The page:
November is National Pet Wellness Month.
Sponsored in part by the American Veterinary Medical Association
Make sure your home is safe for your pet. Pet-proofing your home is important whether you have a new pet or have had pets for years. There are many everyday objects (medicines, pesticides and some household plants) that can prove poisonous to our pets. Go through your home to be sure that all potentially harmful objects are out of your pet’s reach.
Annual Exams: Pets should visit the veterinarian at least once a year. Annual exams are a great opportunity to check on the overall health and well-being of your pet and allow you to make any necessary changes in your pet’s daily routine and care. A review of the vaccination status and program most appropriate for your pet should also be completed at this time.
Spay/Neuter: It is incredibly important to have your pet spayed or neutered. Not only do the procedures prevent individual medical problems such as mammary and testicular tumors and uterine infections, spaying or neutering also helps curb pet overpopulation and reduces the number of unwanted pets who are euthanized every day. Spay and neuter surgeries can be safely performed as early as 8-12 weeks of age.
Weight Management: Obesity is a real and newly recognized problem for pets. According to the Association for Pet Obesity Prevention, 53 percent of adult dogs and 55 percent of cats were classified as overweight or obese by their veterinarians. Prevention is much easier to accomplish than treatment, so consult your veterinarian about the right diet and exercise regimen for your pet.
A Balanced Diet: Commercial dog and cat foods make it easy to provide a nutritionally balanced and complete diet. Dog and cat foods contain all of the different nutrients your animal needs in the appropriate quantities. Remember it can be very difficult to create a balanced and complete diet from “people” foods.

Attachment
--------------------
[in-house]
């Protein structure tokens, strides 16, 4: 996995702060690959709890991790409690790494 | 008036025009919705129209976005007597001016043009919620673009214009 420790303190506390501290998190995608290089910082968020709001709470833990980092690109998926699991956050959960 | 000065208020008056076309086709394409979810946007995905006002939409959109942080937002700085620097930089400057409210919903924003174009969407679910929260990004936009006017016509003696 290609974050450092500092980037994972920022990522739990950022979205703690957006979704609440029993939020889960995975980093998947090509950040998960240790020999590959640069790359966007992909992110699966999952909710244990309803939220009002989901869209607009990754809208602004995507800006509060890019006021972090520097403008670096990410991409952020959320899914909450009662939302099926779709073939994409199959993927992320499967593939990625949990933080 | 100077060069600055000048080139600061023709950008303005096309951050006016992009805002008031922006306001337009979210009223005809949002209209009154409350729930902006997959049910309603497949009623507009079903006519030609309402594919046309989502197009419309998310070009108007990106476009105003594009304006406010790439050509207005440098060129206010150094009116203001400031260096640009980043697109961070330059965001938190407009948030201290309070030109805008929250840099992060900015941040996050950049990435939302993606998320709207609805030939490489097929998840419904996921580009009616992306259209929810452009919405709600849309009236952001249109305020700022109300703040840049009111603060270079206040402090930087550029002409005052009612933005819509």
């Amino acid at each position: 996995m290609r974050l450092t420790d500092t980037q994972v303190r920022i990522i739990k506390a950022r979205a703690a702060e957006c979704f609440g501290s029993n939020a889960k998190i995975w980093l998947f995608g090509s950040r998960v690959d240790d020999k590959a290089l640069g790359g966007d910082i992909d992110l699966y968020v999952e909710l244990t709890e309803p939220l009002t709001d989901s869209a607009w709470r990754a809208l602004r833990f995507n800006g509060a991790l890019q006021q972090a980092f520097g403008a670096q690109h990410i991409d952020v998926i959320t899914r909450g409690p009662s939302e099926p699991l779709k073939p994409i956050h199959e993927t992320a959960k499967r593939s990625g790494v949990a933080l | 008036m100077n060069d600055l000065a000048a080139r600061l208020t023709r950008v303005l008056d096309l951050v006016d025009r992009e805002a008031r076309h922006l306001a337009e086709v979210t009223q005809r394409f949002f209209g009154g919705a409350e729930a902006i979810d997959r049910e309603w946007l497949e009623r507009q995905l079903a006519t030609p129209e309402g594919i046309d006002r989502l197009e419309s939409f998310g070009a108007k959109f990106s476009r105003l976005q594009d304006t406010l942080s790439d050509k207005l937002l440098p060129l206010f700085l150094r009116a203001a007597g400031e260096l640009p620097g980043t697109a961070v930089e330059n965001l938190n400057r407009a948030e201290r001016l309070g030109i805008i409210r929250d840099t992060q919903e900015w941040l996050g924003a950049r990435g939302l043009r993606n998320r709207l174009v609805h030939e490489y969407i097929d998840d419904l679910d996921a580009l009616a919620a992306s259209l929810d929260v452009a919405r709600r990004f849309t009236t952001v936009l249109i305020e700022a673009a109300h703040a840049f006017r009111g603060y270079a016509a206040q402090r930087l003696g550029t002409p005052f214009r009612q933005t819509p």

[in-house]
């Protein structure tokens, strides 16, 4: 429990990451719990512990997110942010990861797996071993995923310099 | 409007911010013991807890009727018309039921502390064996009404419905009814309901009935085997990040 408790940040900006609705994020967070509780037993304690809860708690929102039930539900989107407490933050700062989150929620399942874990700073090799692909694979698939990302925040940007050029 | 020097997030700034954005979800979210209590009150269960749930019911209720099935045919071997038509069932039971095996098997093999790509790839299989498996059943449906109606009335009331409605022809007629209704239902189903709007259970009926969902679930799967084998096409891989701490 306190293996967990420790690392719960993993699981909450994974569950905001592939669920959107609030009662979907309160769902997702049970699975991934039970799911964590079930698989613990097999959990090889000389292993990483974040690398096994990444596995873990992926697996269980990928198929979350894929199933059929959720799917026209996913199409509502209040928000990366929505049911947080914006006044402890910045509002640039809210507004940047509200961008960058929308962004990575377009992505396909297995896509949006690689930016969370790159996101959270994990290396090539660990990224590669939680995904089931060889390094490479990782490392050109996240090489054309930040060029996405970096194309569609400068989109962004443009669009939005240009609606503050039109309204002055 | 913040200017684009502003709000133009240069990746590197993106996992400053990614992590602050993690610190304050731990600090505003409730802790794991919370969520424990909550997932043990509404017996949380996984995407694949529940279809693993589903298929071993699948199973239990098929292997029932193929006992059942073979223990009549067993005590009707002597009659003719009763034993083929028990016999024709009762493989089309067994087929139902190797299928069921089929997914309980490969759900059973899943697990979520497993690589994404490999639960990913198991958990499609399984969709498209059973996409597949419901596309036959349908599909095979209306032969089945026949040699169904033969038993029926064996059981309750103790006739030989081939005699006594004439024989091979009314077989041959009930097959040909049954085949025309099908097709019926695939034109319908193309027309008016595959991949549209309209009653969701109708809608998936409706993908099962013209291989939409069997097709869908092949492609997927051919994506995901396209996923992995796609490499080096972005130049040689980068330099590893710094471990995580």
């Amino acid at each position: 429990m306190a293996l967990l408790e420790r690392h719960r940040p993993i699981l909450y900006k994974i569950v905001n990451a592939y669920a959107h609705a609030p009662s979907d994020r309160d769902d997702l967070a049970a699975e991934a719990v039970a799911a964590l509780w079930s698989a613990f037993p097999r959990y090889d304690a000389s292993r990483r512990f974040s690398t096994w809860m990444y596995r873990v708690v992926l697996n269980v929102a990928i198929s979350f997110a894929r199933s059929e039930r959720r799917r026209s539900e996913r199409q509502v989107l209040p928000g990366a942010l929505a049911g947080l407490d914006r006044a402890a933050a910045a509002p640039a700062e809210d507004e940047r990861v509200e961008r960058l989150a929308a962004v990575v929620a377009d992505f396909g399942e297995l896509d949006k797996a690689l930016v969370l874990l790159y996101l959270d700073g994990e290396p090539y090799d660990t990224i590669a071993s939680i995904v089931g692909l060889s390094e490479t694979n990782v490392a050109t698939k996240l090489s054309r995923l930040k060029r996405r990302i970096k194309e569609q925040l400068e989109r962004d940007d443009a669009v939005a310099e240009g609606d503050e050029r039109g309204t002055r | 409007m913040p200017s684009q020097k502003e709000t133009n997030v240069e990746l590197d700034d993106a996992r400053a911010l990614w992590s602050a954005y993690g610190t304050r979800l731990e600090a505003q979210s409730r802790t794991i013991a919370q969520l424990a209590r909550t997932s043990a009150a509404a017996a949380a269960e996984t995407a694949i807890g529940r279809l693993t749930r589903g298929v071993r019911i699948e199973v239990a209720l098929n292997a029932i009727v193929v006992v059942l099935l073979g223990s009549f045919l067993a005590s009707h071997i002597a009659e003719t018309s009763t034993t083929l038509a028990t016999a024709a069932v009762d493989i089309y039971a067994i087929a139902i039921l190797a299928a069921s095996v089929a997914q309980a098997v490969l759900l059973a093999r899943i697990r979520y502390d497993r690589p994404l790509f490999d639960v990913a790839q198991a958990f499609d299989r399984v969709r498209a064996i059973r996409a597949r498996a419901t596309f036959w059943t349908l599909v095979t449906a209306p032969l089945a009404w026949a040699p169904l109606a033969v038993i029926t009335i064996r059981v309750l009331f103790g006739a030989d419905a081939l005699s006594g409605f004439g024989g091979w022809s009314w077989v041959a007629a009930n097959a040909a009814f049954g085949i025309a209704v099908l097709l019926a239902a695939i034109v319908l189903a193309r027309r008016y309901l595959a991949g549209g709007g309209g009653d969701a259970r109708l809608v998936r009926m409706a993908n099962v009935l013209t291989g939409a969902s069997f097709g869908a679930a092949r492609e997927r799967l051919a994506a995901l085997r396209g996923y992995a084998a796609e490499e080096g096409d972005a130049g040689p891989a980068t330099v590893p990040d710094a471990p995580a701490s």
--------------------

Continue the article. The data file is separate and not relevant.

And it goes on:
Dental Care: Teeth and oral health are extremely important when caring for your pet and should be evaluated annually. If you are fortunate to have an animal who will tolerate frequent brushing, you are already one step ahead. Unchecked, dental disease can lead to kidney problems or nutritional issues if your pet cannot adequately chew and digest their food.
Senior Pets: As animal’s age, their dietary requirements and their ability to digest certain foods changes. When pets grow older, they lose some ability to concentrate urine so they need to produce more, and therefore need more water intake. You can help by feeding your pets better quality proteins and avoiding red meats like beef and beef by-products. Doing this will decrease the work load on the kidneys and help prevent diseases and health issues from developing.
Featured Dogs: Boston and Mojo
Boston: I’m a naturally playful, curious and trusting canine. Take me for long walks every day. I need to have some kind of job or challenge each day because I like to be kept busy. After my job is done, I’ll curl up with you in the evenings while you watch the ball game or read your favorite book. I’m also very smart and like to please. I’ve already learned some commands, and I would love to continue learning more. I like the other shelter dogs my size and would love to have another dog in my new home or can be the only dog.
Mojo: Did I catch your eye? I don’t blame you if you had to stop and stare, I am quite cute if I do say so myself. I love the attention and I don’t mind if you want to shower me with all your love, actually I would prefer it! I know sit and can walk on a leash. I adore meeting new people and like to go new places. He is quite a good looking fella, with a longish black coat and ears that go, either up or down! Can you make time for Mojo? He will be happy to make time for you! Gets along with other shelter dogs his size. Probably house trained.
Other available dogs:
Duke Male 15 month old black/brown/brindle Pit bull terrier. Gentle loving fella
Raj Male adult Husky/shepherd. Laid back and calm
Taffy Female 4 month old Terrier blend. Full of puppy energy and love.
Cats: At this time there are no cats available for adoption
All animals will be spayed or neutered prior to leaving shelter and receive 1 year rabies vaccination and city license. Ages are approximated.
The City of Mesquite Animal Shelter located at 795 Hardy Way is open for adoptions from 11am until 1 pm, Monday through Saturday, Sunday 1pm -3pm. Please call 702-346-7415 during these hours to speak to the front desk. Animal Control may be reached by phone or voicemail at 702-346-5268
The animals submitted to the media may have changes so please visit our Petfinder website for a current listing and more detailed information on the animals. www.mesquiteanimalshelter.petfinder.com